The most enduring symbol of this cooperation would be the monument to Crispus Attucks and the other victims of the Boston Massacre. Advocates for such a commemoration had been working since before the 1880s, but their efforts met little success until O’Brien’s election. Irish city councilman Thomas Keenan joined with his black colleague Andrew Lattimore to galvanize Irish support for the memorial. “I desire to speak of the Irishman who stood by his friend Attucks when he went down,” Keenan told the city council, “but we make no social distinction with reference to honoring Crispus Attucks. . . .Of all the Bostonians who have honored Boston in the last century, no man stands higher than Crispus Attucks, although his skin is not the color of mine.” Some of Boston’s non-Irish white leaders opposed the monument, including members of the Massachusetts Historical Society who denounced any celebration of hooligans and ruffians who provoked British violence. Nevertheless, Keenan and Lattimore prevailed, and on the bright and chilly morning of November 14, 1888 a crowd gathered on the common and in Faneuil Hall to celebrate the monument’s unveiling. “I rejoice,” Mayor O’Brien declared to the crowd, “that after a lapse of more than one hundred years the erection of the Attucks monument . . . ratifies the words of that declaration, that all men are free and equal, without regard to color, creed, or nationality.”
This political alignment would not last and future generations would struggle to fulfill the optimism of those who gathered on the Boston Common that cold November morning. As highlighted by the Boston Globe’s Spotlight Team this past December, a very real and persistent racism and racial inequality limits economic and political opportunity for people of color in Boston today. Images of race relations in the city are often reduced to such indelible images as “The Soiling of Old Glory,” in which a black attorney was assaulted by a white student with the American flag during a violent protest against bussing in the 1970s, or the more recent incidents of racial slurs hurled at black athletes during Boston sporting events.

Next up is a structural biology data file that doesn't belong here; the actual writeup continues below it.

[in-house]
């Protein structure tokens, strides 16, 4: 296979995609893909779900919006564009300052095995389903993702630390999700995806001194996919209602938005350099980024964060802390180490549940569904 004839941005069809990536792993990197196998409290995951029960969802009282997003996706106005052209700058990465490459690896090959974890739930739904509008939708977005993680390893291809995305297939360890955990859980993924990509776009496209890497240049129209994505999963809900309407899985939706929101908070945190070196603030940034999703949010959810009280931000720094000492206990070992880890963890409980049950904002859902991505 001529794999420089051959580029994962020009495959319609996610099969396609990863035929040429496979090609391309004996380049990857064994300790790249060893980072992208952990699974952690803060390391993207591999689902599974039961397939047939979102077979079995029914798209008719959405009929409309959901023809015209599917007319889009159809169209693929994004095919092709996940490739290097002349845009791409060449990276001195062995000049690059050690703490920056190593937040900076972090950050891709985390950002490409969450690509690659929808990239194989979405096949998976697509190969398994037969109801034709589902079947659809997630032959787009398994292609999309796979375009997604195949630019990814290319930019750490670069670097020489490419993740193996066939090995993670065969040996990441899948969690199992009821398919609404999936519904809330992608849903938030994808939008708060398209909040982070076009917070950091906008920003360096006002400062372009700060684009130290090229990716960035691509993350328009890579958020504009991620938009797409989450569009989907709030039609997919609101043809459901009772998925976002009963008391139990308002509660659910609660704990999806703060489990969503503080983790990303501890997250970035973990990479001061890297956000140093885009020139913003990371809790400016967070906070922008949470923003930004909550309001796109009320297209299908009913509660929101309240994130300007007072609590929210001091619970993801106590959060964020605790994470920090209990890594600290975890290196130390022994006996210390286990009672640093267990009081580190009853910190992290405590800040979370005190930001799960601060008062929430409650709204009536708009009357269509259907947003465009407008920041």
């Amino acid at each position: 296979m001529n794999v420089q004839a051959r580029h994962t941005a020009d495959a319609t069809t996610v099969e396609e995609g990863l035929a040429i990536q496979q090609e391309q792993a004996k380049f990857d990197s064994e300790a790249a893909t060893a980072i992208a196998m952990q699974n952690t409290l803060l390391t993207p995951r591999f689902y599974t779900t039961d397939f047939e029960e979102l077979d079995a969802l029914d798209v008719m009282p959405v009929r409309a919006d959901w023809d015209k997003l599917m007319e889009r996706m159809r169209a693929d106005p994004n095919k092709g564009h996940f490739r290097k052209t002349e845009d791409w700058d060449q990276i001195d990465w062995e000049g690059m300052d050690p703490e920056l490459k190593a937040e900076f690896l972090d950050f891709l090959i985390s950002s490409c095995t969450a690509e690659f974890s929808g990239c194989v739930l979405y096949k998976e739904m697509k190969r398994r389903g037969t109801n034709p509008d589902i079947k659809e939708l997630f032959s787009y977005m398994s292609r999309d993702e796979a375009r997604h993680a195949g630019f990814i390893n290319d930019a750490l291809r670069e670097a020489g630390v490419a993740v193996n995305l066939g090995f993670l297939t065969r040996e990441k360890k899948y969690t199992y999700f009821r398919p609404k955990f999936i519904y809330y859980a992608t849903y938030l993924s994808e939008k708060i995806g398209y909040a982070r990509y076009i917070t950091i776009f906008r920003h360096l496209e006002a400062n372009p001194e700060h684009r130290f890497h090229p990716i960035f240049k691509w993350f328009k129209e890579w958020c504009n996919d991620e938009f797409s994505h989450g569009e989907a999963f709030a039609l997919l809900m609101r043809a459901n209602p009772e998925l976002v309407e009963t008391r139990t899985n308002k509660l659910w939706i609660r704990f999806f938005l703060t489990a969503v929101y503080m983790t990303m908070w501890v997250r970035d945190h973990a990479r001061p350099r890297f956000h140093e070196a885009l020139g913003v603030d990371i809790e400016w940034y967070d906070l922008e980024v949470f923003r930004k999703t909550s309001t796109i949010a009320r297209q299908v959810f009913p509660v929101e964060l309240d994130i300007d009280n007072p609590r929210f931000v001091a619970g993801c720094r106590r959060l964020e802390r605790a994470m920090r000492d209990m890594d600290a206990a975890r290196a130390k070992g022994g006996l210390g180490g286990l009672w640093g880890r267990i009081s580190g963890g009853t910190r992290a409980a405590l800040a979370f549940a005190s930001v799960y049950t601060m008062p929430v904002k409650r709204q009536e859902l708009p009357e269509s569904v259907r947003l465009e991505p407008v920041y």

Remembering the events of 130 years ago does not gloss over this painful reality, but it offers a touchstone to a past that cannot be reduced to perpetual conflict or division. The Boston Massacre memorial embeds more than just a memory of shared revolutionary struggle, but a moment of political challenge as well, hidden in plain sight, when black and Irish Bostonians came together to celebrate their important contributions to the history of the city and nation and seek together a positive future.
Millington W. Bergeson-Lockwood is a historian of race, law, and politics in the nineteenth century.